The Cleveland Foundation Public Service Fellowship For Recent College Grads: An Interview with Joshua Edmonds

Nov 02, 2016
Cleveland Foundation Public Service Fellowship
Joshua Edmonds (second from left) with the Cleveland Foundation Public Service Fellows at an Indians game

When the Cleveland Foundation was established in 1914, it was the first of its kind. Today, after inspiring many other community foundations, donating billions of dollars, and helping to better the lives of Cleveland residents for decades, the foundation does not show any signs of slowing down. The foundation launched the one-year Public Service Fellowship to help emerging young leaders gain the skills and networks needed to jumpstart a career in public service.

Public Service Fellow Joshua Edmonds discusses life in Cleveland, the many benefits he has received from his fellowship experience, and his tips for the application process.

1. What inspired you to apply for The Cleveland Foundation Public Service Fellowship?

What truly inspired me to apply for The Cleveland Foundation Public Service Fellowship is the fellowship’s emphasis on public service. I love the city of Cleveland, it’s my hometown. However, if this fellowship were anywhere else, I’d be equally enthusiastic. This is primarily because when working as a public servant, I have the privilege of joining forces with a very large, progressive network, spanning countless agencies and professions, comprised of like-minded individuals, all committed to improving the quality of life for everyone.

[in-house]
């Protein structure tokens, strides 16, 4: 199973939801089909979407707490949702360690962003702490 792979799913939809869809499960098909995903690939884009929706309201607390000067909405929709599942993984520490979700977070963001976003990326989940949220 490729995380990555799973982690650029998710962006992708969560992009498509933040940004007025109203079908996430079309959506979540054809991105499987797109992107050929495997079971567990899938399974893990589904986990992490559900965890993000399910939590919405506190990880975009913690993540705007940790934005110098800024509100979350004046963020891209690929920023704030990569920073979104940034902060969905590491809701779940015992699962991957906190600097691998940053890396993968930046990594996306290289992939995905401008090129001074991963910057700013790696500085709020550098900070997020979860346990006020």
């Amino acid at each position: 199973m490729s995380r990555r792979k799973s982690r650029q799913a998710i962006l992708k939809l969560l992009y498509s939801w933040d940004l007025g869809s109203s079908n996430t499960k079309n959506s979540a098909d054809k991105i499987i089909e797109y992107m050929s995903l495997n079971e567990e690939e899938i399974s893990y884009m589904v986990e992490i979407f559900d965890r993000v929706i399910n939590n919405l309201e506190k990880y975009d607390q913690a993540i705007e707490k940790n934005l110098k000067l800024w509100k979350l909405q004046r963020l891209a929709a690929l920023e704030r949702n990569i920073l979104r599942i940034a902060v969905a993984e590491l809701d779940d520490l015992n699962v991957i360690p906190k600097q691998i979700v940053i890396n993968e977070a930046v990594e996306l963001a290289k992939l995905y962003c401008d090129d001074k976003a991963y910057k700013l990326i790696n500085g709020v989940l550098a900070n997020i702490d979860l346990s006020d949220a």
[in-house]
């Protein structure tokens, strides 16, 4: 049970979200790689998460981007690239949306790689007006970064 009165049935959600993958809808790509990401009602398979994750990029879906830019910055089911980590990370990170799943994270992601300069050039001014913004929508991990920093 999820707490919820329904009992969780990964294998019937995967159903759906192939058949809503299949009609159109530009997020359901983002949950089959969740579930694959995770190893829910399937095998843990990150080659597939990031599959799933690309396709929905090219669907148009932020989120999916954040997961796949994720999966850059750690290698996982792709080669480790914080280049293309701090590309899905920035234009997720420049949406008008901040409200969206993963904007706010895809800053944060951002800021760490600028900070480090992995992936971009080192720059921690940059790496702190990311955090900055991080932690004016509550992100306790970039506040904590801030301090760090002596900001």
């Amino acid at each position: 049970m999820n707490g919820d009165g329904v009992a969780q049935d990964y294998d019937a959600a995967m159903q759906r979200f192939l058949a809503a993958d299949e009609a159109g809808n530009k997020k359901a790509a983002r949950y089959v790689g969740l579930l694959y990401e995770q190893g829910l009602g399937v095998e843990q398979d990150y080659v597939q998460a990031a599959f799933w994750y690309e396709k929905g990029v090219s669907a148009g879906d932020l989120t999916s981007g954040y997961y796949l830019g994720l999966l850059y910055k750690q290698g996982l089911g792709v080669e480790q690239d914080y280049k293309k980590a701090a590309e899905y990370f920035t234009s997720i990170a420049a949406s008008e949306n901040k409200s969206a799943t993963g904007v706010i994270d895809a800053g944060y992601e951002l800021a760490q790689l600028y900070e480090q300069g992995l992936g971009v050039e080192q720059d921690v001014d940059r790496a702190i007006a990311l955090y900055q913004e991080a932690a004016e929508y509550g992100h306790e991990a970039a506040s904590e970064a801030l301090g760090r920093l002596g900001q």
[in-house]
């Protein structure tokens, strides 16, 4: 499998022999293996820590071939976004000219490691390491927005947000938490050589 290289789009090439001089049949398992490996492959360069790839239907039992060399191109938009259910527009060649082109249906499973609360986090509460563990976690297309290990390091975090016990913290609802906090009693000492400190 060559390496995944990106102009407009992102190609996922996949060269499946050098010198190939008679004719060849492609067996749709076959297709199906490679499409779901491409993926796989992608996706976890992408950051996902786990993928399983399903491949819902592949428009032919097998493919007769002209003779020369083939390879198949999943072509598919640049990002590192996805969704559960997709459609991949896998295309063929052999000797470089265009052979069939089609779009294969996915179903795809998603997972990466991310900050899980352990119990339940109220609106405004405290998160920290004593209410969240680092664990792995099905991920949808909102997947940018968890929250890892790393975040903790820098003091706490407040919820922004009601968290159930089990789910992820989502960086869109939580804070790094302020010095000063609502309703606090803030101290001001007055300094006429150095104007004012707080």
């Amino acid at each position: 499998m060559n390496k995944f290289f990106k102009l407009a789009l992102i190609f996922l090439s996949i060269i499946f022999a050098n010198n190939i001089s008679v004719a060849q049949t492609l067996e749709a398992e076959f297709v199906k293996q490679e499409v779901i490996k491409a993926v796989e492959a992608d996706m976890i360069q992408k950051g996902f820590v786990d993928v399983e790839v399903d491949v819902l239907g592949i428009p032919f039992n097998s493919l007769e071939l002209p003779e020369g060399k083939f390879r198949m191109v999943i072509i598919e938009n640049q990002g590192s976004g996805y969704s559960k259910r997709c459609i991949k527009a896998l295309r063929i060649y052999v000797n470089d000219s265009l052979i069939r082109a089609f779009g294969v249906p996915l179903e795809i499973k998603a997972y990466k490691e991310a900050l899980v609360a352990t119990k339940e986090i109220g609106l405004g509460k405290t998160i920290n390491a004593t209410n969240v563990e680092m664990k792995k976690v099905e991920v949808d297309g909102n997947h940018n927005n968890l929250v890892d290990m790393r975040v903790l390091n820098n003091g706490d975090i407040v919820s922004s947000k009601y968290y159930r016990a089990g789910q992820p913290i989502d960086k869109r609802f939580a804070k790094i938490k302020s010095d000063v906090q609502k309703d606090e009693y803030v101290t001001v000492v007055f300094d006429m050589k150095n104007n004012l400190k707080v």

Since my undergrad years at Notre Dame College, and even after earning my Master’s degree at Howard University, I have had the pleasure of serving in multiple different capacities, all of which were on behalf of the general public. I have participated in and enjoyed tutoring in the inner-city; interning at Lake Erie Ink, a community-based writing center for youth; serving as a missionary throughout several different countries; and more recently, working for Denver Senator, Mike Johnston, as an Urban Leader Fellow creating policy recommendations aimed at achieving comprehensive, state-level, immigration reform.

Besides gaining opportunities to impact high-level projects, network with civic leaders, and make my voice heard on pressing issues, I would like to make a difference through this fellowship. I am now working at the Cuyahoga Metro Housing Authority (CMHA), which has over 55,000 residents. If I could make a difference in the lives of our residents, or the various stakeholders we interact with, I’d be immensely satisfied with my overall fellowship experience.

2. What is a typical week like for a Public Service Fellow?

“Typical” weeks for Cleveland Foundation Public Service Fellows are pretty uncommon. Because fellows are placed in roles that grant them access to high-level assignments, fellows are in a constant state of adaptation in order to best serve the demands of their host sites, as well as their major fellowship project. At the Cuyahoga Metro Housing Authority (CMHA), I work on ConnectHome, a federal White House initiative monitored by the Department of Housing and Urban Development. ConnectHome seeks to connect all low-income, public housing residents with internet access, digital literacy training, and a device. Because CMHA is one of the largest housing authorities in the nation, I am constantly meeting an array of stakeholders, attending multiple meetings and conferences, and conducting focus groups at every CMHA property in order to gain much-needed feedback from our residents.